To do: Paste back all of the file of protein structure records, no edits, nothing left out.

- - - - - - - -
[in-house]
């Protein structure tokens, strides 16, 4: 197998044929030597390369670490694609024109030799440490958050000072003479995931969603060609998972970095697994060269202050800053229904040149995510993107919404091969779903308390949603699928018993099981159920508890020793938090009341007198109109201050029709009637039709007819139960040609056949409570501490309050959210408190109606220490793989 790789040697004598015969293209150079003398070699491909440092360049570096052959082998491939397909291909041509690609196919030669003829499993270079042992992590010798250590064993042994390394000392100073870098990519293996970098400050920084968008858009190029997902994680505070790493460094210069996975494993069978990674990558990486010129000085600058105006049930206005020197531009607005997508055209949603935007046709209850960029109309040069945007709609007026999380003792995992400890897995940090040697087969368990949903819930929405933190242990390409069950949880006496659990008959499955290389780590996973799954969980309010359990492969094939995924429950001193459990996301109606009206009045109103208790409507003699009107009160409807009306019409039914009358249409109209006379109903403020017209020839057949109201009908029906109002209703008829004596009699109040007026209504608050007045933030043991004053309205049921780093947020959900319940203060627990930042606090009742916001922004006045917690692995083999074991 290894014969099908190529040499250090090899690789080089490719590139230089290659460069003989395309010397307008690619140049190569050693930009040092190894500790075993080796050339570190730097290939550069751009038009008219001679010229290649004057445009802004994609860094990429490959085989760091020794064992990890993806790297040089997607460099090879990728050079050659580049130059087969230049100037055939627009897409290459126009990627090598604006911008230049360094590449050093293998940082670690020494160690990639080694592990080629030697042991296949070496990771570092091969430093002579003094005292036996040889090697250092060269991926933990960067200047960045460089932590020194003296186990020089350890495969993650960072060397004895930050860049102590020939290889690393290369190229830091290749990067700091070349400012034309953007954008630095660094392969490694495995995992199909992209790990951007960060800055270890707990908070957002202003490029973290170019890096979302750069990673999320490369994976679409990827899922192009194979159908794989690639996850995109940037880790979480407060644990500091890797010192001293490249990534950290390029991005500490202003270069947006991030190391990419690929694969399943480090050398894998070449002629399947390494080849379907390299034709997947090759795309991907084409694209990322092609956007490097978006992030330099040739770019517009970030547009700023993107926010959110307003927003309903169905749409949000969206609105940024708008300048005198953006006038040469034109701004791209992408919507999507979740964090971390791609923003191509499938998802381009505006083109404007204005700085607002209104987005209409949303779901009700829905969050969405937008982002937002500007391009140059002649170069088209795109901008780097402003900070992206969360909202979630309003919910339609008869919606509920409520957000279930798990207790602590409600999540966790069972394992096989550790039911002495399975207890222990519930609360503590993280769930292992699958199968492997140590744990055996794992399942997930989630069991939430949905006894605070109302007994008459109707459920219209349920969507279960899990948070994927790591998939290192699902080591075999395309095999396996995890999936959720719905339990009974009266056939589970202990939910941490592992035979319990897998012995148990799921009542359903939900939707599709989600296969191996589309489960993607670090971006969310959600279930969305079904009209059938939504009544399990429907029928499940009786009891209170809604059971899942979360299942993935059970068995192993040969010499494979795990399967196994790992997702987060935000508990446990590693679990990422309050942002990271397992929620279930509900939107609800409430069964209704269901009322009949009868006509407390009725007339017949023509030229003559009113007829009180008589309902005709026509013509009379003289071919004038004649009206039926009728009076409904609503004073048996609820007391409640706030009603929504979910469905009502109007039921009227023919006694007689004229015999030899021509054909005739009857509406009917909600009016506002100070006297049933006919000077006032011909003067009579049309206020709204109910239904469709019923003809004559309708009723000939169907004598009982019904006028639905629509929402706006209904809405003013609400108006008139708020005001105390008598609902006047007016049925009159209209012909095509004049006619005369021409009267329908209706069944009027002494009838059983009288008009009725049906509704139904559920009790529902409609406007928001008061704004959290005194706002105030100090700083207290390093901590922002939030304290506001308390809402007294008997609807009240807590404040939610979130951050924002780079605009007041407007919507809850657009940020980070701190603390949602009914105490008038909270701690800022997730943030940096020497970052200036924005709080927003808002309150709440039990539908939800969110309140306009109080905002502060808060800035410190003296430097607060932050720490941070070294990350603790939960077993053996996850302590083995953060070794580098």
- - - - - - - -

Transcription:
[in-house]
């Protein structure tokens, strides 16, 4: 197998044929030597390369670490694609024109030799440490958050000072003479995931969603060609998972970095697994060269202050800053229904040149995510993107919404091969779903308390949603699928018993099981159920508890020793938090009341007198109109201050029709009637039709007819139960040609056949409570501490309050959210408190109606220490793989 790789040697004598015969293209150079003398070699491909440092360049570096052959082998491939397909291909041509690609196919030669003829499993270079042992992590010798250590064993042994390394000392100073870098990519293996970098400050920084968008858009190029997902994680505070790493460094210069996975494993069978990674990558990486010129000085600058105006049930206005020197531009607005997508055209949603935007046709209850960029109309040069945007709609007026999380003792995992400890897995940090040697087969368990949903819930929405933190242990390409069950949880006496659990008959499955290389780590996973799954969980309010359990492969094939995924429950001193459990996301109606009206009045109103208790409507003699009107009160409807009306019409039914009358249409109209006379109903403020017209020839057949109201009908029906109002209703008829004596009699109040007026209504608050007045933030043991004053309205049921780093947020959900319940203060627990930042606090009742916001922004006045917690692995083999074991 290894014969099908190529040499250090090899690789080089490719590139230089290659460069003989395309010397307008690619140049190569050693930009040092190894500790075993080796050339570190730097290939550069751009038009008219001679010229290649004057445009802004994609860094990429490959085989760091020794064992990890993806790297040089997607460099090879990728050079050659580049130059087969230049100037055939627009897409290459126009990627090598604006911008230049360094590449050093293998940082670690020494160690990639080694592990080629030697042991296949070496990771570092091969430093002579003094005292036996040889090697250092060269991926933990960067200047960045460089932590020194003296186990020089350890495969993650960072060397004895930050860049102590020939290889690393290369190229830091290749990067700091070349400012034309953007954008630095660094392969490694495995995992199909992209790990951007960060800055270890707990908070957002202003490029973290170019890096979302750069990673999320490369994976679409990827899922192009194979159908794989690639996850995109940037880790979480407060644990500091890797010192001293490249990534950290390029991005500490202003270069947006991030190391990419690929694969399943480090050398894998070449002629399947390494080849379907390299034709997947090759795309991907084409694209990322092609956007490097978006992030330099040739770019517009970030547009700023993107926010959110307003927003309903169905749409949000969206609105940024708008300048005198953006006038040469034109701004791209992408919507999507979740964090971390791609923003191509499938998802381009505006083109404007204005700085607002209104987005209409949303779901009700829905969050969405937008982002937002500007391009140059002649170069088209795109901008780097402003900070992206969360909202979630309003919910339609008869919606509920409520957000279930798990207790602590409600999540966790069972394992096989550790039911002495399975207890222990519930609360503590993280769930292992699958199968492997140590744990055996794992399942997930989630069991939430949905006894605070109302007994008459109707459920219209349920969507279960899990948070994927790591998939290192699902080591075999395309095999396996995890999936959720719905339990009974009266056939589970202990939910941490592992035979319990897998012995148990799921009542359903939900939707599709989600296969191996589309489960993607670090971006969310959600279930969305079904009209059938939504009544399990429907029928499940009786009891209170809604059971899942979360299942993935059970068995192993040969010499494979795990399967196994790992997702987060935000508990446990590693679990990422309050942002990271397992929620279930509900939107609800409430069964209704269901009322009949009868006509407390009725007339017949023509030229003559009113007829009180008589309902005709026509013509009379003289071919004038004649009206039926009728009076409904609503004073048996609820007391409640706030009603929504979910469905009502109007039921009227023919006694007689004229015999030899021509054909005739009857509406009917909600009016506002100070006297049933006919000077006032011909003067009579049309206020709204109910239904469709019923003809004559309708009723000939169907004598009982019904006028639905629509929402706006209904809405003013609400108006008139708020005001105390008598609902006047007016049925009159209209012909095509004049006619005369021409009267329908209706069944009027002494009838059983009288008009009725049906509704139904559920009790529902409609406007928001008061704004959290005194706002105030100090700083207290390093901590922002939030304290506001308390809402007294008997609807009240807590404040939610979130951050924002780079605009007041407007919507809850657009940020980070701190603390949602009914105490008038909270701690800022997730943030940096020497970052200036924005709080927003808002309150709440039990539908939800969110309140306009109080905002502060808060800035410190003296430097607060932050720490941070070294990350603790939960077993053996996850302590083995953060070794580098």